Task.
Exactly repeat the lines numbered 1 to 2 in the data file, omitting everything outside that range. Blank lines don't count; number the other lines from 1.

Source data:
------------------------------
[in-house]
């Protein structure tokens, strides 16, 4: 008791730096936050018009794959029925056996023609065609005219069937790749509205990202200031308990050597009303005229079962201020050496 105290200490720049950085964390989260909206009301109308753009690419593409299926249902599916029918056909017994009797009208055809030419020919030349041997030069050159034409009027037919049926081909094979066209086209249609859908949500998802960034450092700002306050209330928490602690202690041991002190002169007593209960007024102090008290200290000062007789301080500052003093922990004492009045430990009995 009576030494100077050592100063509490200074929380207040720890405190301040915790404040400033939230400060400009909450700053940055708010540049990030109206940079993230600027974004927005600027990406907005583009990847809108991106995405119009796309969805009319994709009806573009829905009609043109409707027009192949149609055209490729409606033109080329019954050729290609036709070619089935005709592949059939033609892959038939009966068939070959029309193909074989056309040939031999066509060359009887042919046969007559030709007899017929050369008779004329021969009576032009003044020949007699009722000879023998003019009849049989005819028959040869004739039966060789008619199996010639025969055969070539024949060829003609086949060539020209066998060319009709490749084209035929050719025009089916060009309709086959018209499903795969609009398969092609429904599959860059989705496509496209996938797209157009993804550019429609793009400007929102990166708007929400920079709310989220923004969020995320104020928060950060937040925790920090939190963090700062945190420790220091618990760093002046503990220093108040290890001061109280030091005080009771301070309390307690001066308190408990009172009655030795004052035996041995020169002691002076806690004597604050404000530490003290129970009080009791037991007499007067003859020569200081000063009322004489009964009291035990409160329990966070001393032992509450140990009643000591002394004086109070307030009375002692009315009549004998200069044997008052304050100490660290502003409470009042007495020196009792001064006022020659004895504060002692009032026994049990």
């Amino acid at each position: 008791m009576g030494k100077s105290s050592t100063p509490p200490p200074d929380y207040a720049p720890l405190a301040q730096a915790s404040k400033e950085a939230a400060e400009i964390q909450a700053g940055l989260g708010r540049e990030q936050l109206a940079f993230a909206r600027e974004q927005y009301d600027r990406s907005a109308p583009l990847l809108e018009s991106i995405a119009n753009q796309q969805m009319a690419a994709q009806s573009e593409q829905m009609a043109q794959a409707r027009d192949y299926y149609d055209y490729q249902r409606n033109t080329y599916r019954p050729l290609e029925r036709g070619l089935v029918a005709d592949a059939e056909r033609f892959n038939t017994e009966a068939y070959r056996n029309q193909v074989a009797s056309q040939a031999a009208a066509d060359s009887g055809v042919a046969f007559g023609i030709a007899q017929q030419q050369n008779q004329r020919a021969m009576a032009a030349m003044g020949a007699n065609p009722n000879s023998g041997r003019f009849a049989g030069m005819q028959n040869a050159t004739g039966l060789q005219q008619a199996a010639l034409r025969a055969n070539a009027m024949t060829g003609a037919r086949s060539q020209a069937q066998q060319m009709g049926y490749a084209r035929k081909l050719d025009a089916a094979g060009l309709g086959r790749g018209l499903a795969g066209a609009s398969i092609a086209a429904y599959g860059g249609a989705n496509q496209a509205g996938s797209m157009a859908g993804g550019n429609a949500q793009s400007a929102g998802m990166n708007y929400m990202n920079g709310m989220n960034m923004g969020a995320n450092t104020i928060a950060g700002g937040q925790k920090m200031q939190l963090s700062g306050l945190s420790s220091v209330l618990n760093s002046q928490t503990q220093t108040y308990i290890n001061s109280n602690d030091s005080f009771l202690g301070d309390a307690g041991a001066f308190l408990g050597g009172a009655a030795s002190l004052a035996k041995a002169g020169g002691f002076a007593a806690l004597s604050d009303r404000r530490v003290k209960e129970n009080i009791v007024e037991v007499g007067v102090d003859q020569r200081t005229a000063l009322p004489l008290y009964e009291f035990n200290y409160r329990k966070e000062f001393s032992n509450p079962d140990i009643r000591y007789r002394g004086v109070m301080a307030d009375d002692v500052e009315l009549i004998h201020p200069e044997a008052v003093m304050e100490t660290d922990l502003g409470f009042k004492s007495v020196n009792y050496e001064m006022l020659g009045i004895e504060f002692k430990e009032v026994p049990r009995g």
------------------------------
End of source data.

[in-house]
């Protein structure tokens, strides 16, 4: 008791730096936050018009794959029925056996023609065609005219069937790749509205990202200031308990050597009303005229079962201020050496 105290200490720049950085964390989260909206009301109308753009690419593409299926249902599916029918056909017994009797009208055809030419020919030349041997030069050159034409009027037919049926081909094979066209086209249609859908949500998802960034450092700002306050209330928490602690202690041991002190002169007593209960007024102090008290200290000062007789301080500052003093922990004492009045430990009995 009576030494100077050592100063509490200074929380207040720890405190301040915790404040400033939230400060400009909450700053940055708010540049990030109206940079993230600027974004927005600027990406907005583009990847809108991106995405119009796309969805009319994709009806573009829905009609043109409707027009192949149609055209490729409606033109080329019954050729290609036709070619089935005709592949059939033609892959038939009966068939070959029309193909074989056309040939031999066509060359009887042919046969007559030709007899017929050369008779004329021969009576032009003044020949007699009722000879023998003019009849049989005819028959040869004739039966060789008619199996010639025969055969070539024949060829003609086949060539020209066998060319009709490749084209035929050719025009089916060009309709086959018209499903795969609009398969092609429904599959860059989705496509496209996938797209157009993804550019429609793009400007929102990166708007929400920079709310989220923004969020995320104020928060950060937040925790920090939190963090700062945190420790220091618990760093002046503990220093108040290890001061109280030091005080009771301070309390307690001066308190408990009172009655030795004052035996041995020169002691002076806690004597604050404000530490003290129970009080009791037991007499007067003859020569200081000063009322004489009964009291035990409160329990966070001393032992509450140990009643000591002394004086109070307030009375002692009315009549004998200069044997008052304050100490660290502003409470009042007495020196009792001064006022020659004895504060002692009032026994049990």